September 3, 2003  
The Yiddish Theater in New York City (part two)

As I closed last month's article, I wished that I had more space to continue with the exchanges that took place, the chain of events, which began my writing. It occurs to me that those exchanges are no longer relevant, except for the fact that Michael Fein got to read those same letters and invited me to submit some writing for publication in The Gantseh Megillah

Let me begin with who I am. Eventually I'll get to how I became involved with The Yiddish Theater in New York, which goes a bit beyond just being the son of Harry Rothpearl, although he did have an awful lot to do with it

I was born in 1943, the second child of four children born to Rochelle and Harry Rothpearl. My mother was a concert pianist and my father was an ex-musician whose chosen instrument was the violin. He got involved in theater as a musician in the orchestra pit.

My mother's father was a world-renowned cantor, (a singer of Hebrew liturgy), who took his interpretations from the temple to the concert stage. He was my namesake since I was born after his passing, (he died at age 50). His name was Elias Josef Kritchmar but in Hebrew, his name was Eliyahu, (Elijah). It is the Jewish custom to name children after a deceased relative, (to perpetuate the line), so I was named Eliyahu. My birth certificate reads Elliot. It started with an “E” and I suppose it was a popular name way back then.

My father's father was Samuel Rothpearl and he was a gifted carpenter. (One of my sons still enjoys playing chess on a chess table built and inlaid by Sam).

I began my singing career in 1946. The legend is that I sang Jimmy Crack Corn at age three. My father would sit me atop a piano and my mother would accompany me as I sang: “Jimmy, crack corn and I don't care” etc. I'm told that this took place onstage at one of the many hotels we stayed at while summering in the Catskill Mountains. Since there is lots of corroboration, the legend must be true, at least in part. In either case "… I don’t care"!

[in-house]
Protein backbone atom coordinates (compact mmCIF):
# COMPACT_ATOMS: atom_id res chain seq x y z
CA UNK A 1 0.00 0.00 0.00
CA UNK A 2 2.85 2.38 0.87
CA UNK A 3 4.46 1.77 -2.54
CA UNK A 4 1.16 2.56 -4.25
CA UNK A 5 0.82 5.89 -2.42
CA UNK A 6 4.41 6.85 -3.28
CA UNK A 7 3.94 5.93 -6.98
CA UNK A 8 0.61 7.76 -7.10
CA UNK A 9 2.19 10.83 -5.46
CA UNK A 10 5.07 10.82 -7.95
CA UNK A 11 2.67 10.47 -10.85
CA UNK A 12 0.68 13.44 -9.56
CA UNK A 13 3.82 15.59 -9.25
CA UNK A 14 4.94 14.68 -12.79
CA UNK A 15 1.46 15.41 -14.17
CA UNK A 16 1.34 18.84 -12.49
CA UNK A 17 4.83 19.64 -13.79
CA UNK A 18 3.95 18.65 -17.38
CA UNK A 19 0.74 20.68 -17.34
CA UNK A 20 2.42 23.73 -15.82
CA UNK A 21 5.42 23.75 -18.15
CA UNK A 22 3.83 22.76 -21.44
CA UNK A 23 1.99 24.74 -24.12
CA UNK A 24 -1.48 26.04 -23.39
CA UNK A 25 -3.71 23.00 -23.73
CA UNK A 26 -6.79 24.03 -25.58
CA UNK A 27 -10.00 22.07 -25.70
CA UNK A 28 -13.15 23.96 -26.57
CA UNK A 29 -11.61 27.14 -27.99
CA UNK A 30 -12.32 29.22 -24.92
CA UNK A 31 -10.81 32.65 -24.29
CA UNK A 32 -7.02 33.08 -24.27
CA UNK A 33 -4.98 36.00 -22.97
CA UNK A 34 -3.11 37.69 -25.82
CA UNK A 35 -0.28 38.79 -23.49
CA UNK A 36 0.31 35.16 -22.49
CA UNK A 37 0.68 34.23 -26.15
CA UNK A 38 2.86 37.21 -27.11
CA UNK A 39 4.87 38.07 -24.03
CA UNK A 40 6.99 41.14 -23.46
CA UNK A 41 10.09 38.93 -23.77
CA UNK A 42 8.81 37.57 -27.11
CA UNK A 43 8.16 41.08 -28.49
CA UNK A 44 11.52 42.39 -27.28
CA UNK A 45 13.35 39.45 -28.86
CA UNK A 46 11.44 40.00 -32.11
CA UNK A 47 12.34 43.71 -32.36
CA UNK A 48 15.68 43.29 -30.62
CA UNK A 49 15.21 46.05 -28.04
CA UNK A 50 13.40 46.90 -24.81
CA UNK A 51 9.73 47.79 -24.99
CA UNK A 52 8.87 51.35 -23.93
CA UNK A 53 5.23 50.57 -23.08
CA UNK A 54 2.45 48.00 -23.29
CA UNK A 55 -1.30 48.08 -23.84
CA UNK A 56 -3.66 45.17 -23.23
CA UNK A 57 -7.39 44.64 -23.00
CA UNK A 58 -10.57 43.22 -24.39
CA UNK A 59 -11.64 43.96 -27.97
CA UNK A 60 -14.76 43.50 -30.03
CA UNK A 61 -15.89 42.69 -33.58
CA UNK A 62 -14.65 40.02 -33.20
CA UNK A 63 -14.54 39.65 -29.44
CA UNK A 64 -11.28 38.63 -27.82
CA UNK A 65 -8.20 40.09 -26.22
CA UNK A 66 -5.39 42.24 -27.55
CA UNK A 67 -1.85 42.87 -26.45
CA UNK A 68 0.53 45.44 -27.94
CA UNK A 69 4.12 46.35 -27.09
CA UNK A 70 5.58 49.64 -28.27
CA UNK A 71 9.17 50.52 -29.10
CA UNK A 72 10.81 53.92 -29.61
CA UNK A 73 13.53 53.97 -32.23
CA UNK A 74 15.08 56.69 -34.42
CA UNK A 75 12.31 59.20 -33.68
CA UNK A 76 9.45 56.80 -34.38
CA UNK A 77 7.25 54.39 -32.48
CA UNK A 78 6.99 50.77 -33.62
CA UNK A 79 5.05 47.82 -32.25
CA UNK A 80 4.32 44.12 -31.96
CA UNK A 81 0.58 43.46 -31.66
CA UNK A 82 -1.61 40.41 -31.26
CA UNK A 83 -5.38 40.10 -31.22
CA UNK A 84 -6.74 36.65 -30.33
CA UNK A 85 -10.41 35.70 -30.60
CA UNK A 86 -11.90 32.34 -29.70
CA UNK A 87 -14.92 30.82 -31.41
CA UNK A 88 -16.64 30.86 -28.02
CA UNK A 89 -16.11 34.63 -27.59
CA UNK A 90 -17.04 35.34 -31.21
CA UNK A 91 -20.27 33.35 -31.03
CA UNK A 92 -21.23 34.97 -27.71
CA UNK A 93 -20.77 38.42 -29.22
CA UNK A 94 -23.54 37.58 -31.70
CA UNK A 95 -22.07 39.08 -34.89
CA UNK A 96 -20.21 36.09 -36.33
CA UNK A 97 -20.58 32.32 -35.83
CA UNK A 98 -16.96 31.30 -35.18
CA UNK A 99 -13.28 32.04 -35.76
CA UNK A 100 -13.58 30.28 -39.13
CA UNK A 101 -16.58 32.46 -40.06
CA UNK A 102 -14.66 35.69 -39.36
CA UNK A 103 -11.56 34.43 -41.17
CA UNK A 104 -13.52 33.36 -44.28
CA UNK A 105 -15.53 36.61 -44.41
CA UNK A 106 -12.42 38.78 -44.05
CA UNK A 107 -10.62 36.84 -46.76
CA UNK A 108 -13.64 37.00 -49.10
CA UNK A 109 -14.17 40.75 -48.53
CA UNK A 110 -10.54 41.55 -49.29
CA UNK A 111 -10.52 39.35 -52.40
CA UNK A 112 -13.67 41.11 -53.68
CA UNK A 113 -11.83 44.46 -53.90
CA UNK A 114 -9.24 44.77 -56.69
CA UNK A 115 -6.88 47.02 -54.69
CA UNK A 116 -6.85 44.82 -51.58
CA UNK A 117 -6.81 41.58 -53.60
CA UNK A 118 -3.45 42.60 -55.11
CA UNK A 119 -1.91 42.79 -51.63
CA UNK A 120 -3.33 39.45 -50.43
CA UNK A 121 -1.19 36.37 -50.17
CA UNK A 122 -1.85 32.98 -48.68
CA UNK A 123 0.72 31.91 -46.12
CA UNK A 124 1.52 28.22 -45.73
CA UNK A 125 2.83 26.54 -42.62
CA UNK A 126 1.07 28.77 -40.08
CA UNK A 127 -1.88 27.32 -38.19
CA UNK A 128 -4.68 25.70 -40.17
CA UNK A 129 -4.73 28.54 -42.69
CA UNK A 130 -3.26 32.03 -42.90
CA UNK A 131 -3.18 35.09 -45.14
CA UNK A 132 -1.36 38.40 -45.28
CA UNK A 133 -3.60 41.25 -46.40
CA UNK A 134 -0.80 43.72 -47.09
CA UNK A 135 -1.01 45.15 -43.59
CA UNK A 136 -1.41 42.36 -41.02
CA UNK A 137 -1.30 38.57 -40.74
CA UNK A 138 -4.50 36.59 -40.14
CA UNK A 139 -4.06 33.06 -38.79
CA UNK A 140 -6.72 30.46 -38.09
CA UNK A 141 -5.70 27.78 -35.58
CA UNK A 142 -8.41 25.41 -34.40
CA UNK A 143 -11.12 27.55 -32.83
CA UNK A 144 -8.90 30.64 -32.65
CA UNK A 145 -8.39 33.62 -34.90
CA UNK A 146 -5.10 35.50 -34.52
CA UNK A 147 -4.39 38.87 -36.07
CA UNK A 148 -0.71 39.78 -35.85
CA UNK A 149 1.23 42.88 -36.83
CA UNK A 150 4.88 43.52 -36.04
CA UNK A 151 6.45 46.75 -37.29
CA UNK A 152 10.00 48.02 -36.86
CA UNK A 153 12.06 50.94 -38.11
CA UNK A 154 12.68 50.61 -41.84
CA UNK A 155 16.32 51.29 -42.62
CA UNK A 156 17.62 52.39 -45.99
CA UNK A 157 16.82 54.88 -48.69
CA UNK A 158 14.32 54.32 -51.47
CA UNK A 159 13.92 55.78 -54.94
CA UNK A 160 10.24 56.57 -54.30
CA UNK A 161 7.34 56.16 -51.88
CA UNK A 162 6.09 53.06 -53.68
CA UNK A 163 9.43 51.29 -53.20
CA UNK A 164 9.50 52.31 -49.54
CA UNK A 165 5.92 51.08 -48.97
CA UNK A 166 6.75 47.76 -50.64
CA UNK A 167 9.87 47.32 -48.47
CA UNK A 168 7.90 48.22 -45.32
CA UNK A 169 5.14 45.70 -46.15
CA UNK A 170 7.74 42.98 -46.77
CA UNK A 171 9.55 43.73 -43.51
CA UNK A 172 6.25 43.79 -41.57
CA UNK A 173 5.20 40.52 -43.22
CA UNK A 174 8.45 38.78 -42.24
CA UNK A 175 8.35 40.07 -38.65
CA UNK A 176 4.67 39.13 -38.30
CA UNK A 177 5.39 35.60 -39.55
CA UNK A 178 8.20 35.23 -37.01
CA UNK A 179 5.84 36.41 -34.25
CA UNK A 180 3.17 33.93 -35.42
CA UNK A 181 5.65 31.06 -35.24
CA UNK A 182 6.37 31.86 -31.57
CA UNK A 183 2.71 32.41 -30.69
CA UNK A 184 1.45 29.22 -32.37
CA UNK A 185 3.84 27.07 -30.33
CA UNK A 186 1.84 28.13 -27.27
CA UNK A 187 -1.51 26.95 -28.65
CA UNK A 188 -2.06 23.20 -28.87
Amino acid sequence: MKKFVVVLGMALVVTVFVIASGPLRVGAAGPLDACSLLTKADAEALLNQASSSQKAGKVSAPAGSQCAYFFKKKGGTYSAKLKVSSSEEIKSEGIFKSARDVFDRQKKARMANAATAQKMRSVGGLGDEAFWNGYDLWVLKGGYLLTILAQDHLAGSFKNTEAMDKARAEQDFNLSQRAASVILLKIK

Now let me take you on a little detour, (remember the on and off ramps on Memory lane?).

The Guitar

When I was five years old, (1948), I decided I wanted to play the guitar. My parents wouldn’t hear of such nonsense, but pacified me with a ukulele. My father kinda’ insisted I take violin lessons at age six, so I suffered through almost a year of purposefully playing badly until my seventh birthday was approaching. I then struck a deal with “good old dad”. He would buy me a guitar if I would consider playing the violin a little more seriously. My first guitar was a Stella sunburst cowboy model. It cost $12.00 including a chipboard case. The dealer threw in a black and yellow braided guitar strap with a yellow tassel and an extra set of strings, (Black Diamond, heavy), the only ones readily available in 1950.

I had a busy schedule for many years after that. I attended public school, Hebrew school, took private lessons on violin and guitar, and went to music school on Saturday to study theory and harmony. I also had to attend choir practice once a week for two months a year as I sang alto solo with several choirs, which performed on the Jewish High Holidays.

Well, that brings us all the way up to my seventh birthday. I'm now sixty so I've got a lot more years to tell you about. Until next month, Shalom.

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